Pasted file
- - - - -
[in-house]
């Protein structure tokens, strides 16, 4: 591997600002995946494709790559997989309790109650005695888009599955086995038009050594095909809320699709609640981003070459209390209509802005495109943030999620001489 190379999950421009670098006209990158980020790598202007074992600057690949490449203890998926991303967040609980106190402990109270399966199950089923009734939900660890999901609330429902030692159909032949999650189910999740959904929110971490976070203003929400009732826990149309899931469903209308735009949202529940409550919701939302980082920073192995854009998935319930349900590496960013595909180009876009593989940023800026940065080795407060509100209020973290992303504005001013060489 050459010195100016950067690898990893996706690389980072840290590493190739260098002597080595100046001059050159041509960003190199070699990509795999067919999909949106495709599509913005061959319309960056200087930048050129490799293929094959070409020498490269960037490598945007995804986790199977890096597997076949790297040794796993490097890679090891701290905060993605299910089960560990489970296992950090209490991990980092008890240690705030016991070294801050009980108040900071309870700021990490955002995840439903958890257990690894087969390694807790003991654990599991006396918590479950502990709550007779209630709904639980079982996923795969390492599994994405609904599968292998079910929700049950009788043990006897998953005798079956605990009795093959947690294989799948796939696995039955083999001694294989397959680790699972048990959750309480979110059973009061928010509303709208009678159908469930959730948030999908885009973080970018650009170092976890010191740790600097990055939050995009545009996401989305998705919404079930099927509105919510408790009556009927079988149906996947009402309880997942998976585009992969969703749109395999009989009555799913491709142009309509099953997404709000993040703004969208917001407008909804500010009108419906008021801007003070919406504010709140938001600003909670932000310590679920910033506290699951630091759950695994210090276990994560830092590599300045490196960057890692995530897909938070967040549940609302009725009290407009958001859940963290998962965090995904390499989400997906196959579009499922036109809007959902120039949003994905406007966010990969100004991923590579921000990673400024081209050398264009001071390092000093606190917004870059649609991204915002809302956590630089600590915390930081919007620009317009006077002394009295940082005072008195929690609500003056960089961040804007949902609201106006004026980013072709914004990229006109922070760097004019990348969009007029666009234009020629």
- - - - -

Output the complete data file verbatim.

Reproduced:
[in-house]
């Protein structure tokens, strides 16, 4: 591997600002995946494709790559997989309790109650005695888009599955086995038009050594095909809320699709609640981003070459209390209509802005495109943030999620001489 190379999950421009670098006209990158980020790598202007074992600057690949490449203890998926991303967040609980106190402990109270399966199950089923009734939900660890999901609330429902030692159909032949999650189910999740959904929110971490976070203003929400009732826990149309899931469903209308735009949202529940409550919701939302980082920073192995854009998935319930349900590496960013595909180009876009593989940023800026940065080795407060509100209020973290992303504005001013060489 050459010195100016950067690898990893996706690389980072840290590493190739260098002597080595100046001059050159041509960003190199070699990509795999067919999909949106495709599509913005061959319309960056200087930048050129490799293929094959070409020498490269960037490598945007995804986790199977890096597997076949790297040794796993490097890679090891701290905060993605299910089960560990489970296992950090209490991990980092008890240690705030016991070294801050009980108040900071309870700021990490955002995840439903958890257990690894087969390694807790003991654990599991006396918590479950502990709550007779209630709904639980079982996923795969390492599994994405609904599968292998079910929700049950009788043990006897998953005798079956605990009795093959947690294989799948796939696995039955083999001694294989397959680790699972048990959750309480979110059973009061928010509303709208009678159908469930959730948030999908885009973080970018650009170092976890010191740790600097990055939050995009545009996401989305998705919404079930099927509105919510408790009556009927079988149906996947009402309880997942998976585009992969969703749109395999009989009555799913491709142009309509099953997404709000993040703004969208917001407008909804500010009108419906008021801007003070919406504010709140938001600003909670932000310590679920910033506290699951630091759950695994210090276990994560830092590599300045490196960057890692995530897909938070967040549940609302009725009290407009958001859940963290998962965090995904390499989400997906196959579009499922036109809007959902120039949003994905406007966010990969100004991923590579921000990673400024081209050398264009001071390092000093606190917004870059649609991204915002809302956590630089600590915390930081919007620009317009006077002394009295940082005072008195929690609500003056960089961040804007949902609201106006004026980013072709914004990229006109922070760097004019990348969009007029666009234009020629």